Cable television’s positive effect on Americans’ global literacy has been notable ever since the Travel Channel’s 2005 premiere of “Anthony Bourdain: No Reservations,” whose host’s gonzo style of cultural immersion has debunked negative stereotypes around the world while introducing viewers to everything from Singaporean street food to the delicacy of Namibian warthog rectum. Even the channel’s most sensational programs arguably have cultural merit. “Shows like ‘Got Home Alive’ may not make our viewers think, ‘Oh, let’s go to that country,’ ” Travel Channel president Laureen Ong acknowledges. “But they may educate them, teach them: ‘Here are things to avoid if we do go.’”
When it comes to educating viewers on behaviors to avoid, few shows can compete with the three episodes of “The Real Housewives of New York City” that were set in Morocco last spring. In one, socialite Sonja Morgan stood in an all-white designer ensemble before a senses-dazzling Marrakesh souk, and declared her core existential dilemma: “I’m torn between shopping and being secure.” The rest of the ladies ate, preyed, and shoved their way valiantly through like Elizabeth Gilbert’s evil siblings, their local impact graciously absorbed by a long-suffering (and, one hopes, well-compensated) guide, whose djellaba and dark shades revealed only a smile as enigmatic as the Sphinx.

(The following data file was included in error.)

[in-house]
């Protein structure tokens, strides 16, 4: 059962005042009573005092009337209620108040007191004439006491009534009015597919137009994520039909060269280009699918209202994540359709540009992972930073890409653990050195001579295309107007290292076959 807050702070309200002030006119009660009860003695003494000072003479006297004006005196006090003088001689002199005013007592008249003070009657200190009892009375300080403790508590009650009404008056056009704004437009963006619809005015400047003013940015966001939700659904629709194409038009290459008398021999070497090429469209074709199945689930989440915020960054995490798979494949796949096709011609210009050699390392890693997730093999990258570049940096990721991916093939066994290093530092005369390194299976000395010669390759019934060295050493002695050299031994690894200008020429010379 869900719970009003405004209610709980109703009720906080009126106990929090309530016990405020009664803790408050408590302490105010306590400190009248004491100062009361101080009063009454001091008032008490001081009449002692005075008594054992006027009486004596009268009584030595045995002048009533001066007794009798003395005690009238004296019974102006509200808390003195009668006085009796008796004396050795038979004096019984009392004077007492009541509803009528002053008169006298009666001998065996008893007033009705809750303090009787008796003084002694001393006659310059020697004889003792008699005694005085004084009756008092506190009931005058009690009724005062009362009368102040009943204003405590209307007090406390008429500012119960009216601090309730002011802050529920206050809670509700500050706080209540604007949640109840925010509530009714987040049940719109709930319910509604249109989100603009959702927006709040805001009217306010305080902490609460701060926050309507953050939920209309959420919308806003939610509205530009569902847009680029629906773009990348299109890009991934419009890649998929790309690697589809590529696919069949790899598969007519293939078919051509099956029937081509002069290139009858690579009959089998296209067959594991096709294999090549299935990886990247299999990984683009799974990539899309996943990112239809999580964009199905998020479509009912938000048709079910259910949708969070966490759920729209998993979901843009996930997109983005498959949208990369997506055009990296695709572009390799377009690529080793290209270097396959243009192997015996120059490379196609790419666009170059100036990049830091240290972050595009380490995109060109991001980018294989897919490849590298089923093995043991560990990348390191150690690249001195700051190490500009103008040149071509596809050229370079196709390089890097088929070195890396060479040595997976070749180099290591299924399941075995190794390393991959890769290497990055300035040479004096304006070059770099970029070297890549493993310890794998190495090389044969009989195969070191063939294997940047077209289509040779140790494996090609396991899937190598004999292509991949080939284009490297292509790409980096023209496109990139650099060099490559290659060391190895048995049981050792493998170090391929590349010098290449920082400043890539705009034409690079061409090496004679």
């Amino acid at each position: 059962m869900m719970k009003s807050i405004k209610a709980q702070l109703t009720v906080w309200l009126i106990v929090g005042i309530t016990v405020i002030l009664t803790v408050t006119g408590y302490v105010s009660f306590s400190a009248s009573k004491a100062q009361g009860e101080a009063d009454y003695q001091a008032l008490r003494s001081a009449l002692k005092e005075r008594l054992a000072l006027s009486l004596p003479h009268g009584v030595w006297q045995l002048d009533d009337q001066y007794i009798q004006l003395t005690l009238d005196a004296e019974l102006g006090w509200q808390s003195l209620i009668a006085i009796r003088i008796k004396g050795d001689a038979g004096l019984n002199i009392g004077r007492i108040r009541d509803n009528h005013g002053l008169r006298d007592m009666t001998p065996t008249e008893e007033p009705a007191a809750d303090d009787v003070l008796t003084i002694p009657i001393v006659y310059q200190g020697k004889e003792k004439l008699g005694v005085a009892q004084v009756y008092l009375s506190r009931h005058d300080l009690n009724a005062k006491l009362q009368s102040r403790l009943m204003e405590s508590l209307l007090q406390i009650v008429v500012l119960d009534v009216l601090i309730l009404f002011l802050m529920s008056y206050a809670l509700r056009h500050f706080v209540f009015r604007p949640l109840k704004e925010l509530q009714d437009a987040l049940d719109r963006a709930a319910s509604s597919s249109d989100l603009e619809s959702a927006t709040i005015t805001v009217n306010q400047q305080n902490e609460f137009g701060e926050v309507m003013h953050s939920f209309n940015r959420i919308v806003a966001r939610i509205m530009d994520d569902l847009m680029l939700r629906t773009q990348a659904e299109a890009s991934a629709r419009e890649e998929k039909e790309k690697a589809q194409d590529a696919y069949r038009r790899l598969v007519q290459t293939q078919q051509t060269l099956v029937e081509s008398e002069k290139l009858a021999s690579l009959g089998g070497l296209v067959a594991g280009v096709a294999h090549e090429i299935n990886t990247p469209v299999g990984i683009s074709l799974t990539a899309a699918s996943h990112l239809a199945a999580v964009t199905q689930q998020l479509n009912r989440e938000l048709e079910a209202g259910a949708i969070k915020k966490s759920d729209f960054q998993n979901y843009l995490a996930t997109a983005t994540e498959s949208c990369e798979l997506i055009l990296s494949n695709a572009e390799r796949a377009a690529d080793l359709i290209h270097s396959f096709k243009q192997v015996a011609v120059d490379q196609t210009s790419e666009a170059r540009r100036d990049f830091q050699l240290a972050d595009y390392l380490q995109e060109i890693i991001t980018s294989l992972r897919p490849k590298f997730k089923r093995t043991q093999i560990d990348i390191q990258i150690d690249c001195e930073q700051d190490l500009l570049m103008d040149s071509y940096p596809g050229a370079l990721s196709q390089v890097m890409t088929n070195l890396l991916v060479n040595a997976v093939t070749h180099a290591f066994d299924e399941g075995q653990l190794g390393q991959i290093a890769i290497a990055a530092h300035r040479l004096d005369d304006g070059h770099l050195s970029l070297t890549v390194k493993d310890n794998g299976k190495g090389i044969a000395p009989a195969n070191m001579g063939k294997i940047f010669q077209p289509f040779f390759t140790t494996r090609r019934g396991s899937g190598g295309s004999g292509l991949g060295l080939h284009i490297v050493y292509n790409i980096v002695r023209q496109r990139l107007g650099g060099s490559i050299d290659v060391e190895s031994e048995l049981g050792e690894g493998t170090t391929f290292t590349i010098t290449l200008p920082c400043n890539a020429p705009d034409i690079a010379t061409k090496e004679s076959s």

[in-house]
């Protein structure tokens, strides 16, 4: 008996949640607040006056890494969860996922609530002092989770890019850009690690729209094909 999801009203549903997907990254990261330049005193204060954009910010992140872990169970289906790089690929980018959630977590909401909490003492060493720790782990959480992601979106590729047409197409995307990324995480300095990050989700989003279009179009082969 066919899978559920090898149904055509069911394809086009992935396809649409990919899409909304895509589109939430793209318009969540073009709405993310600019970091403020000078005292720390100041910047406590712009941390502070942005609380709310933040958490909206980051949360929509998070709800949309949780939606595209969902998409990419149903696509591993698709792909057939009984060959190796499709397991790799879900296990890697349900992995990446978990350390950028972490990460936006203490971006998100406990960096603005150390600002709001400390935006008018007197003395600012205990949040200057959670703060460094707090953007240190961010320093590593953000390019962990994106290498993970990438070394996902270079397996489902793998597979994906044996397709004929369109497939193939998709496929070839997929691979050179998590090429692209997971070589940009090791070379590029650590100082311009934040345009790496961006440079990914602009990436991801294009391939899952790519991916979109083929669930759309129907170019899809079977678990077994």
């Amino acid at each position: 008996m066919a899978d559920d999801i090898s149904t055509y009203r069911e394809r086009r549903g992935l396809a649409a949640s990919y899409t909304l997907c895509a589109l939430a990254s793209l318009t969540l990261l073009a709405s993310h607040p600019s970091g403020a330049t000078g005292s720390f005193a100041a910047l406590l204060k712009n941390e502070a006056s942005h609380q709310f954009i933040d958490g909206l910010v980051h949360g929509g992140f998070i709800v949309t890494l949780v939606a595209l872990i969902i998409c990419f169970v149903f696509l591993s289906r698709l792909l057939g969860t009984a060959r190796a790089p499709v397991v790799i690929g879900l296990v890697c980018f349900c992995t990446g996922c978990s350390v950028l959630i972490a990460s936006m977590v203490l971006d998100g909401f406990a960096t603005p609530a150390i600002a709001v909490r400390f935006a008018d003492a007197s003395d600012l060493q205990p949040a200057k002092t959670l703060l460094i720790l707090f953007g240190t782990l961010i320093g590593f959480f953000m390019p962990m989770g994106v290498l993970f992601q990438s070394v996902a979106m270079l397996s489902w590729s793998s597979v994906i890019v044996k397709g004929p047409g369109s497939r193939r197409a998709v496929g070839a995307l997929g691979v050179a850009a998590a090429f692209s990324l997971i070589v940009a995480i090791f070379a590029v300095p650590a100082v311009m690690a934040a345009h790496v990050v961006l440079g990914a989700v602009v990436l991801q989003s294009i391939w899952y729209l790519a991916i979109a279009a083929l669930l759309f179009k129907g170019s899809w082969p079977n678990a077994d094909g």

Perhaps anticipating such scenes, Florence’s city officials used legal tactics to contain the cast of MTV’s “Jersey Shore” when it arrived in the city last summer. Banning MTV from shooting at Boboli Gardens or the Uffizi Gallery averted the inevitable atrocity of the Situation’s abs-off with David, though it didn’t stop his fans’ pilgrimages to the pizza parlor where the Situation was said to work.